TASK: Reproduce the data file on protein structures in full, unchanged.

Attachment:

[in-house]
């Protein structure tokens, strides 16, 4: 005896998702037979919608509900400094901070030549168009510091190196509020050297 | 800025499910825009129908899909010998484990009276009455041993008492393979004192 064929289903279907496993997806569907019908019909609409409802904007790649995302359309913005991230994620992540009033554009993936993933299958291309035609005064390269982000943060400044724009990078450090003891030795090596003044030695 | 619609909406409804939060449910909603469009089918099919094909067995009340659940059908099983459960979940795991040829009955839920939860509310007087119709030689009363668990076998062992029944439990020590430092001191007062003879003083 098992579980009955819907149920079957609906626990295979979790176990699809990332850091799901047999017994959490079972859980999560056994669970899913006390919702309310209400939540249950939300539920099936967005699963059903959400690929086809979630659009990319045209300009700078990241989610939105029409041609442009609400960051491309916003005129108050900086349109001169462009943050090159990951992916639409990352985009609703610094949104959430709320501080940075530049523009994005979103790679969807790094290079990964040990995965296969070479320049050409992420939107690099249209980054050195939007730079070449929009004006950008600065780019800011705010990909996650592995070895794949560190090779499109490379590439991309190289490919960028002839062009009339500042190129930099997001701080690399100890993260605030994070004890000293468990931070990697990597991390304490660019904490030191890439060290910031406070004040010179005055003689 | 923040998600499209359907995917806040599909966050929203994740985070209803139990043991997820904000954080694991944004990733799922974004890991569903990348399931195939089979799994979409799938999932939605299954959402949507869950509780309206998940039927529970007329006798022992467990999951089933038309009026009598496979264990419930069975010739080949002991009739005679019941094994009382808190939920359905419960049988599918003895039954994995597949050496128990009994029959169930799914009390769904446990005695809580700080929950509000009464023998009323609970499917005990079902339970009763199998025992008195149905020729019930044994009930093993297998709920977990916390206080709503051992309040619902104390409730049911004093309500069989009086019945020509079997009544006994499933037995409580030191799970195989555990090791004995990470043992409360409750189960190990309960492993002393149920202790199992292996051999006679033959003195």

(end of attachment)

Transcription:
[in-house]
């Protein structure tokens, strides 16, 4: 005896998702037979919608509900400094901070030549168009510091190196509020050297 | 800025499910825009129908899909010998484990009276009455041993008492393979004192 064929289903279907496993997806569907019908019909609409409802904007790649995302359309913005991230994620992540009033554009993936993933299958291309035609005064390269982000943060400044724009990078450090003891030795090596003044030695 | 619609909406409804939060449910909603469009089918099919094909067995009340659940059908099983459960979940795991040829009955839920939860509310007087119709030689009363668990076998062992029944439990020590430092001191007062003879003083 098992579980009955819907149920079957609906626990295979979790176990699809990332850091799901047999017994959490079972859980999560056994669970899913006390919702309310209400939540249950939300539920099936967005699963059903959400690929086809979630659009990319045209300009700078990241989610939105029409041609442009609400960051491309916003005129108050900086349109001169462009943050090159990951992916639409990352985009609703610094949104959430709320501080940075530049523009994005979103790679969807790094290079990964040990995965296969070479320049050409992420939107690099249209980054050195939007730079070449929009004006950008600065780019800011705010990909996650592995070895794949560190090779499109490379590439991309190289490919960028002839062009009339500042190129930099997001701080690399100890993260605030994070004890000293468990931070990697990597991390304490660019904490030191890439060290910031406070004040010179005055003689 | 923040998600499209359907995917806040599909966050929203994740985070209803139990043991997820904000954080694991944004990733799922974004890991569903990348399931195939089979799994979409799938999932939605299954959402949507869950509780309206998940039927529970007329006798022992467990999951089933038309009026009598496979264990419930069975010739080949002991009739005679019941094994009382808190939920359905419960049988599918003895039954994995597949050496128990009994029959169930799914009390769904446990005695809580700080929950509000009464023998009323609970499917005990079902339970009763199998025992008195149905020729019930044994009930093993297998709920977990916390206080709503051992309040619902104390409730049911004093309500069989009086019945020509079997009544006994499933037995409580030191799970195989555990090791004995990470043992409360409750189960190990309960492993002393149920202790199992292996051999006679033959003195």